Gambling is an activity in which an individual stakes something of value (money or possessions) on the outcome of a contest of chance or future contingent event not under his control or influence, upon an agreement or understanding that he will receive something of value in the event of a certain result. It excludes bona fide business transactions valid under law, such as purchases at a future date of securities or commodities, contracts of insurance or guaranty, and life, health, or accident insurance. It also excludes skill-based activities that are not dependent on luck, such as chess or card games with other people in which knowledge of playing strategies may improve the odds of winning.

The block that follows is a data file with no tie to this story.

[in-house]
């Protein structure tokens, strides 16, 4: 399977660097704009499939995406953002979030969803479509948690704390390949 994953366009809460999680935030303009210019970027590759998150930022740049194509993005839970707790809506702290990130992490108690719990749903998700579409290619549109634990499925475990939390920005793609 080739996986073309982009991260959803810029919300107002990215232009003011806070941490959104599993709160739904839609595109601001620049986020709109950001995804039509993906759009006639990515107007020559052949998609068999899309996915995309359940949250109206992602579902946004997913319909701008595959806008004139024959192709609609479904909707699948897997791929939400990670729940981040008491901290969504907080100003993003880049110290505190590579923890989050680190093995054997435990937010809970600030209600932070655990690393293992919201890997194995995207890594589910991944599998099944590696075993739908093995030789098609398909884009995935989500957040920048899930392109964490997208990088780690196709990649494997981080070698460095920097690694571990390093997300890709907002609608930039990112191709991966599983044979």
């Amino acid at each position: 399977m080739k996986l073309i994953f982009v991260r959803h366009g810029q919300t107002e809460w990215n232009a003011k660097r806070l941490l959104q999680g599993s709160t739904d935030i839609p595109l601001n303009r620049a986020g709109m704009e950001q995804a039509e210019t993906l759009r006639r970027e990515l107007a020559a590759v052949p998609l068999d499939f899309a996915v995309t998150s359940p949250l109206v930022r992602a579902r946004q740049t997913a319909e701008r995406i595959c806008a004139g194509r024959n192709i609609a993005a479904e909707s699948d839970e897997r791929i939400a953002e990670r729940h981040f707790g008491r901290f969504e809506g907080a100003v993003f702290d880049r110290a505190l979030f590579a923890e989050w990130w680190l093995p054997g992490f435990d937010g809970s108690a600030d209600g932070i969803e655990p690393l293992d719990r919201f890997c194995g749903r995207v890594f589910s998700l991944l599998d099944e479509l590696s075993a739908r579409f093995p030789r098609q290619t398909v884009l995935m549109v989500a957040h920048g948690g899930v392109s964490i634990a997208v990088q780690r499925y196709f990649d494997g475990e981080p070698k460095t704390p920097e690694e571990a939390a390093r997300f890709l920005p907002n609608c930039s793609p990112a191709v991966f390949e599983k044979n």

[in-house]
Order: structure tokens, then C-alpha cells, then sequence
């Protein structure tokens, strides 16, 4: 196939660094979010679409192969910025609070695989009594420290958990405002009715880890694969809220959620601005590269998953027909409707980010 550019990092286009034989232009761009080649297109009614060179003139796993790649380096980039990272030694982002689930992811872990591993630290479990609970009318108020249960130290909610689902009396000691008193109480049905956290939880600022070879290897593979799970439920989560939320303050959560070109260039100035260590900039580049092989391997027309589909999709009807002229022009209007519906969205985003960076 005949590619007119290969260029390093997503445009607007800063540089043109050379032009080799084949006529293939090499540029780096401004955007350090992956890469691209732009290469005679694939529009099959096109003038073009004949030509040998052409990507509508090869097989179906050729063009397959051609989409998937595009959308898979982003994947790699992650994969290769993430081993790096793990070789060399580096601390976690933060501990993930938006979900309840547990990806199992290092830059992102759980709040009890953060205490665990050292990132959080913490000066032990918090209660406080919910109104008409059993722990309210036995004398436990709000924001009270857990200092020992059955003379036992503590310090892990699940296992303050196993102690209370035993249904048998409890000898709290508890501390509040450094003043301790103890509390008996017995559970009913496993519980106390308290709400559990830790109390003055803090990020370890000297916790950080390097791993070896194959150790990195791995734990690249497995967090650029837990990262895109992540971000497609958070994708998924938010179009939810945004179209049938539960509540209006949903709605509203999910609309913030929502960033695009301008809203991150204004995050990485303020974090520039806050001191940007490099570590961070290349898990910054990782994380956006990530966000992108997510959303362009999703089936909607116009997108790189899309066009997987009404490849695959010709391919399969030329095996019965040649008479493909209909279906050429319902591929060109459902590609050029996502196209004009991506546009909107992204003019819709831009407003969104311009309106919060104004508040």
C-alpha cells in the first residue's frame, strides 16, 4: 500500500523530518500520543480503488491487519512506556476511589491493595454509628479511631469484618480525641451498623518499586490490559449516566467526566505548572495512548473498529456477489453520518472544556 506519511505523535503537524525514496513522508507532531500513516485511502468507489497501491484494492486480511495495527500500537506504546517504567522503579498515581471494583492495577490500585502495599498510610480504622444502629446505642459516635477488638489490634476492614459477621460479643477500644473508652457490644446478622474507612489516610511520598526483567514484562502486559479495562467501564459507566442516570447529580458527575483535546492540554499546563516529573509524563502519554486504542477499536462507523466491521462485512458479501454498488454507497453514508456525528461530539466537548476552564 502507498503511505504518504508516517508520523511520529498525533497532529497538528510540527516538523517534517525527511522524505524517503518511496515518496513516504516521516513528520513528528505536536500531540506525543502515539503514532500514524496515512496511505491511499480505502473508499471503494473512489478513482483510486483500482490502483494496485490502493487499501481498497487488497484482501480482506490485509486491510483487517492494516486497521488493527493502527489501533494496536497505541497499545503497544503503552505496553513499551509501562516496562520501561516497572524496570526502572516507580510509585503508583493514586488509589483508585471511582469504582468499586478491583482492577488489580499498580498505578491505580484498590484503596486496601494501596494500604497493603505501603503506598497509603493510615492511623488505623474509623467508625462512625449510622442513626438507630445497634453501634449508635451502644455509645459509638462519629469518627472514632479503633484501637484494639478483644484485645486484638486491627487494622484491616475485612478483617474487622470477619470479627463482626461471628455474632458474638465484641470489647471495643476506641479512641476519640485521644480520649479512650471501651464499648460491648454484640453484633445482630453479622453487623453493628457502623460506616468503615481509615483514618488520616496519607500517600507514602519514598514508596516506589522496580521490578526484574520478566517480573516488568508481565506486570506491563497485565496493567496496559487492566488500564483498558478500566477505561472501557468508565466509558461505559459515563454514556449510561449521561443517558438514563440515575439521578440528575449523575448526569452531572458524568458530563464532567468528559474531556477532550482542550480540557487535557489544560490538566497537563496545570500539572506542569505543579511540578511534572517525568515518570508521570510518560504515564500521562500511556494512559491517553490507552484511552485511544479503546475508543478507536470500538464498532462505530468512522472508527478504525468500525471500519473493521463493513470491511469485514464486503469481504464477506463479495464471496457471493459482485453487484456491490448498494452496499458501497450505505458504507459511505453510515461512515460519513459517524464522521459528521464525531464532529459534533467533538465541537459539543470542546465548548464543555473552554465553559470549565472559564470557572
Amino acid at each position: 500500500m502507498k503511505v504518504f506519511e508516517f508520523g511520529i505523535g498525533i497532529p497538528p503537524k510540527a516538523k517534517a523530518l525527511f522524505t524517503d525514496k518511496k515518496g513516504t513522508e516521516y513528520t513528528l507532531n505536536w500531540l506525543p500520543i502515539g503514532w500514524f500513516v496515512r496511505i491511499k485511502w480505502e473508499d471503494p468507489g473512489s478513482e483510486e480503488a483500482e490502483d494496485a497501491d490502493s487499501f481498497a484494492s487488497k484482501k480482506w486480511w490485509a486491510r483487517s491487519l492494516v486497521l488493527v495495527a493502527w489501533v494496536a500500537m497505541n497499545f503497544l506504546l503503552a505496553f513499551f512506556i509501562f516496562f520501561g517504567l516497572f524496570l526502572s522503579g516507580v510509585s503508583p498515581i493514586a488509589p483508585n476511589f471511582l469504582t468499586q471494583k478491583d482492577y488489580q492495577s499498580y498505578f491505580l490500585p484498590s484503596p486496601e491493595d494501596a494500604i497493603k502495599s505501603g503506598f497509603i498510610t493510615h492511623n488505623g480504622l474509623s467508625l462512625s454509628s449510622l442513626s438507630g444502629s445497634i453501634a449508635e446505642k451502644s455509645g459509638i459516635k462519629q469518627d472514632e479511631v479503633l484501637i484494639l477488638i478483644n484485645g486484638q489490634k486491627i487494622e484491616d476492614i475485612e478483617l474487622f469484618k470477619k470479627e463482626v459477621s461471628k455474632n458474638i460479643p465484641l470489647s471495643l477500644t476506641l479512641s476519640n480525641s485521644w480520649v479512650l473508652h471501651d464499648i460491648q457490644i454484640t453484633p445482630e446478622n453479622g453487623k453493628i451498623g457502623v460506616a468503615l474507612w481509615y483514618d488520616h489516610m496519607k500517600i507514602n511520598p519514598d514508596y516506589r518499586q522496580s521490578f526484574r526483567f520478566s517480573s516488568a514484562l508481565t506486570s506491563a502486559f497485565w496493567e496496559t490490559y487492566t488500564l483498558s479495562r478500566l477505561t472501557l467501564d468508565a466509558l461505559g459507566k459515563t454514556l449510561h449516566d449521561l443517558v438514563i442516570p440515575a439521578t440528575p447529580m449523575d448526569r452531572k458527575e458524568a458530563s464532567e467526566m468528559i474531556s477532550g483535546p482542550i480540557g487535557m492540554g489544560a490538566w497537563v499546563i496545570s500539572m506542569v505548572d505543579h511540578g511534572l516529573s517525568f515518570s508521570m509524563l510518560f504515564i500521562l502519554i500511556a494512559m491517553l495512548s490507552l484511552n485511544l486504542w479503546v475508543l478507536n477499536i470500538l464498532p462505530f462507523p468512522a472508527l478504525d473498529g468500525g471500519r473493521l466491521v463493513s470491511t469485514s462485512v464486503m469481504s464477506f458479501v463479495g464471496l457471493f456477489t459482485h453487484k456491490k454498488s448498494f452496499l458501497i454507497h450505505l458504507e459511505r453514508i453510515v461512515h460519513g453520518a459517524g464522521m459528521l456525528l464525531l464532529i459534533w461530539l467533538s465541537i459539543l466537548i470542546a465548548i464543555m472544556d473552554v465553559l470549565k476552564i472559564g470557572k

Problem gambling is an impulse control disorder that causes someone to gamble excessively, often with negative consequences. It is an addiction that can cause emotional and financial disaster. Whether it is a small wager or an all-out binge, problem gambling affects people from all walks of life and can strain relationships. It can even drive people to steal money to finance their gambling habits, or worse.

People who have problems with gambling are often prone to other addictions, including alcohol and drugs. This is because gambling activates the brain’s reward system in much the same way as other addictive substances do. However, not everyone who has a gambling problem goes on to develop other addictions. In fact, many individuals who have a gambling problem never experience any other addictions because they don’t find anything else that gives them the same feeling as gambling does.